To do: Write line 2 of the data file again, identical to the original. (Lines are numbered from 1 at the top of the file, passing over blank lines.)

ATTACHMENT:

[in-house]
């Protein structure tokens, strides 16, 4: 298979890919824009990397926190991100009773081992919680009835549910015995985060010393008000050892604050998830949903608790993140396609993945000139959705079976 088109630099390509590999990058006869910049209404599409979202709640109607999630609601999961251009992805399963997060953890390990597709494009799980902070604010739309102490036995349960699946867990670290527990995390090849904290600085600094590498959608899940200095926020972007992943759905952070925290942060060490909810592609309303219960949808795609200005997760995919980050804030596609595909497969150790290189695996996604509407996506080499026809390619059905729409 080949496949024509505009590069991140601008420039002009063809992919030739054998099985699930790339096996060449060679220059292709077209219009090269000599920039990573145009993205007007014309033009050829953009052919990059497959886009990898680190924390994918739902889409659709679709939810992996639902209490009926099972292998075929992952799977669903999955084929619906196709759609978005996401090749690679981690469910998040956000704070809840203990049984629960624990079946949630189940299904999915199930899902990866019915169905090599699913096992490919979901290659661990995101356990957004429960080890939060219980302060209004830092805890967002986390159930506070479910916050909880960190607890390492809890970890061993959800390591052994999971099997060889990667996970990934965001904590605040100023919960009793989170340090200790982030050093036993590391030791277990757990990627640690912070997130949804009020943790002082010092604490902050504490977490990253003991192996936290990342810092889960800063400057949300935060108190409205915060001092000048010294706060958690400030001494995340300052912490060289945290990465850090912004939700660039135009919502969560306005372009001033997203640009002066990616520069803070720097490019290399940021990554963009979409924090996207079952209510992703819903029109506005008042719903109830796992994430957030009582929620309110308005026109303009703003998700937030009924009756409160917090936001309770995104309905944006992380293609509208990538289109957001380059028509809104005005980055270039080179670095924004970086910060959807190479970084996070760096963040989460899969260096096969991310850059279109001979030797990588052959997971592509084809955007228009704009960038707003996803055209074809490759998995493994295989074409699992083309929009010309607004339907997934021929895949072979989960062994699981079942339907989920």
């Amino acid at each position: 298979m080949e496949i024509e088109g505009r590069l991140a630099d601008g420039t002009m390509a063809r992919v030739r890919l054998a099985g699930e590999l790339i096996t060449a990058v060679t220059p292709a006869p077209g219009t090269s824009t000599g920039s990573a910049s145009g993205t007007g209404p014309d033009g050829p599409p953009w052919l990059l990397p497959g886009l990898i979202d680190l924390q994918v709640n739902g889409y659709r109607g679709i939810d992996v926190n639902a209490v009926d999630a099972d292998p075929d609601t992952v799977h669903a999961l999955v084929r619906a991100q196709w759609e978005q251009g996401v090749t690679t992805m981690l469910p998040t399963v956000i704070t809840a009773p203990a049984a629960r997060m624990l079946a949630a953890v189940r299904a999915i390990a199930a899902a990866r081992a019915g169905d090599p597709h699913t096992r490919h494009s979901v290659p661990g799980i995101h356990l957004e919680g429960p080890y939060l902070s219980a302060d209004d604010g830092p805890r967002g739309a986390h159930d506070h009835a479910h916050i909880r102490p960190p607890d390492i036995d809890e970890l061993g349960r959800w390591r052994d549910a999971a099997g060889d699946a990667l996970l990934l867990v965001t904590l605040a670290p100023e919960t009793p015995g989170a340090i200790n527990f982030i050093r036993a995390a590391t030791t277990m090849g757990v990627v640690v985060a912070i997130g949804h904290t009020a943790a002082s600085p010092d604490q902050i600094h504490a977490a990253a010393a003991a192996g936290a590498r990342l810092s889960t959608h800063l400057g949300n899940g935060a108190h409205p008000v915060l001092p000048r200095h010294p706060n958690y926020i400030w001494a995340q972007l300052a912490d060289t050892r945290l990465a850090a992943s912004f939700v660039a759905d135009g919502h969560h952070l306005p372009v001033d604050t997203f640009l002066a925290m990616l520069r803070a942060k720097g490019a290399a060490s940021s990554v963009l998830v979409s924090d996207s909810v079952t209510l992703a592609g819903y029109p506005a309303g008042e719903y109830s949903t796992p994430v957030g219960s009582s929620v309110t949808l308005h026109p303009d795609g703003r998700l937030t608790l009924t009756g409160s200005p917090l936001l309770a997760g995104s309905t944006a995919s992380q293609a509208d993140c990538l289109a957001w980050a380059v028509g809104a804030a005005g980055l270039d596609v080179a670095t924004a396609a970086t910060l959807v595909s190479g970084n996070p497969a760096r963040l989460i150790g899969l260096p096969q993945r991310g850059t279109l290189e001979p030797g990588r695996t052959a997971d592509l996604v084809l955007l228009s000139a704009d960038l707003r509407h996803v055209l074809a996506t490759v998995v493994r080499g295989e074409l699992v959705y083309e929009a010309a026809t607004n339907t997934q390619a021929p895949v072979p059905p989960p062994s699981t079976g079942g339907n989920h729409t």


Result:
């Protein structure tokens, strides 16, 4: 298979890919824009990397926190991100009773081992919680009835549910015995985060010393008000050892604050998830949903608790993140396609993945000139959705079976 088109630099390509590999990058006869910049209404599409979202709640109607999630609601999961251009992805399963997060953890390990597709494009799980902070604010739309102490036995349960699946867990670290527990995390090849904290600085600094590498959608899940200095926020972007992943759905952070925290942060060490909810592609309303219960949808795609200005997760995919980050804030596609595909497969150790290189695996996604509407996506080499026809390619059905729409 080949496949024509505009590069991140601008420039002009063809992919030739054998099985699930790339096996060449060679220059292709077209219009090269000599920039990573145009993205007007014309033009050829953009052919990059497959886009990898680190924390994918739902889409659709679709939810992996639902209490009926099972292998075929992952799977669903999955084929619906196709759609978005996401090749690679981690469910998040956000704070809840203990049984629960624990079946949630189940299904999915199930899902990866019915169905090599699913096992490919979901290659661990995101356990957004429960080890939060219980302060209004830092805890967002986390159930506070479910916050909880960190607890390492809890970890061993959800390591052994999971099997060889990667996970990934965001904590605040100023919960009793989170340090200790982030050093036993590391030791277990757990990627640690912070997130949804009020943790002082010092604490902050504490977490990253003991192996936290990342810092889960800063400057949300935060108190409205915060001092000048010294706060958690400030001494995340300052912490060289945290990465850090912004939700660039135009919502969560306005372009001033997203640009002066990616520069803070720097490019290399940021990554963009979409924090996207079952209510992703819903029109506005008042719903109830796992994430957030009582929620309110308005026109303009703003998700937030009924009756409160917090936001309770995104309905944006992380293609509208990538289109957001380059028509809104005005980055270039080179670095924004970086910060959807190479970084996070760096963040989460899969260096096969991310850059279109001979030797990588052959997971592509084809955007228009704009960038707003996803055209074809490759998995493994295989074409699992083309929009010309607004339907997934021929895949072979989960062994699981079942339907989920």